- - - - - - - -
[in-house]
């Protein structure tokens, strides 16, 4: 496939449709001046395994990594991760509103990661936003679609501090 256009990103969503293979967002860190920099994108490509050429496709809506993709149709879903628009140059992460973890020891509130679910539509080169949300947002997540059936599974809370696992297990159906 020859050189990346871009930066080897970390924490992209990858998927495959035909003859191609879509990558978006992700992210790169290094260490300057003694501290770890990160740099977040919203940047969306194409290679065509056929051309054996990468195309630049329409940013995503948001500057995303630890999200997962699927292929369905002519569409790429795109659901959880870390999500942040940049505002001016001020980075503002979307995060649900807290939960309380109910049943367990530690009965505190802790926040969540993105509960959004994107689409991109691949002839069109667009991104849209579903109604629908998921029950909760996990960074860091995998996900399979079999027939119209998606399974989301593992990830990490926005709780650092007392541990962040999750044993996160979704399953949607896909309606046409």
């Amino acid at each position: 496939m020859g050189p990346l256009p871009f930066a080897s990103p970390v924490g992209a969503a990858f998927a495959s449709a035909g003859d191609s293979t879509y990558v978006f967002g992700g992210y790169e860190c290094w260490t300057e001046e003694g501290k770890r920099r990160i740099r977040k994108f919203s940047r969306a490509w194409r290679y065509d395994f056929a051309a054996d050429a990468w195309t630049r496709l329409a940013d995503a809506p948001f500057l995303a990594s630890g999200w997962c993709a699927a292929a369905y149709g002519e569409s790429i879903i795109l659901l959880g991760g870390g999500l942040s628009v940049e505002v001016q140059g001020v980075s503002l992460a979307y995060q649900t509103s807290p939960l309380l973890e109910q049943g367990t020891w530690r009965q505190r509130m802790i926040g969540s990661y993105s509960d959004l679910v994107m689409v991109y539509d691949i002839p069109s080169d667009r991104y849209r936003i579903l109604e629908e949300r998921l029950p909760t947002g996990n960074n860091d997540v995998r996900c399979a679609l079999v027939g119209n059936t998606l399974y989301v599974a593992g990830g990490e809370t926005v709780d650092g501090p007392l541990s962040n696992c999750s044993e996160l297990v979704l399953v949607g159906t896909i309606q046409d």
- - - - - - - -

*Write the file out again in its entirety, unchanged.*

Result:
[in-house]
């Protein structure tokens, strides 16, 4: 496939449709001046395994990594991760509103990661936003679609501090 256009990103969503293979967002860190920099994108490509050429496709809506993709149709879903628009140059992460973890020891509130679910539509080169949300947002997540059936599974809370696992297990159906 020859050189990346871009930066080897970390924490992209990858998927495959035909003859191609879509990558978006992700992210790169290094260490300057003694501290770890990160740099977040919203940047969306194409290679065509056929051309054996990468195309630049329409940013995503948001500057995303630890999200997962699927292929369905002519569409790429795109659901959880870390999500942040940049505002001016001020980075503002979307995060649900807290939960309380109910049943367990530690009965505190802790926040969540993105509960959004994107689409991109691949002839069109667009991104849209579903109604629908998921029950909760996990960074860091995998996900399979079999027939119209998606399974989301593992990830990490926005709780650092007392541990962040999750044993996160979704399953949607896909309606046409």
């Amino acid at each position: 496939m020859g050189p990346l256009p871009f930066a080897s990103p970390v924490g992209a969503a990858f998927a495959s449709a035909g003859d191609s293979t879509y990558v978006f967002g992700g992210y790169e860190c290094w260490t300057e001046e003694g501290k770890r920099r990160i740099r977040k994108f919203s940047r969306a490509w194409r290679y065509d395994f056929a051309a054996d050429a990468w195309t630049r496709l329409a940013d995503a809506p948001f500057l995303a990594s630890g999200w997962c993709a699927a292929a369905y149709g002519e569409s790429i879903i795109l659901l959880g991760g870390g999500l942040s628009v940049e505002v001016q140059g001020v980075s503002l992460a979307y995060q649900t509103s807290p939960l309380l973890e109910q049943g367990t020891w530690r009965q505190r509130m802790i926040g969540s990661y993105s509960d959004l679910v994107m689409v991109y539509d691949i002839p069109s080169d667009r991104y849209r936003i579903l109604e629908e949300r998921l029950p909760t947002g996990n960074n860091d997540v995998r996900c399979a679609l079999v027939g119209n059936t998606l399974y989301v599974a593992g990830g990490e809370t926005v709780d650092g501090p007392l541990s962040n696992c999750s044993e996160l297990v979704l399953v949607g159906t896909i309606q046409d």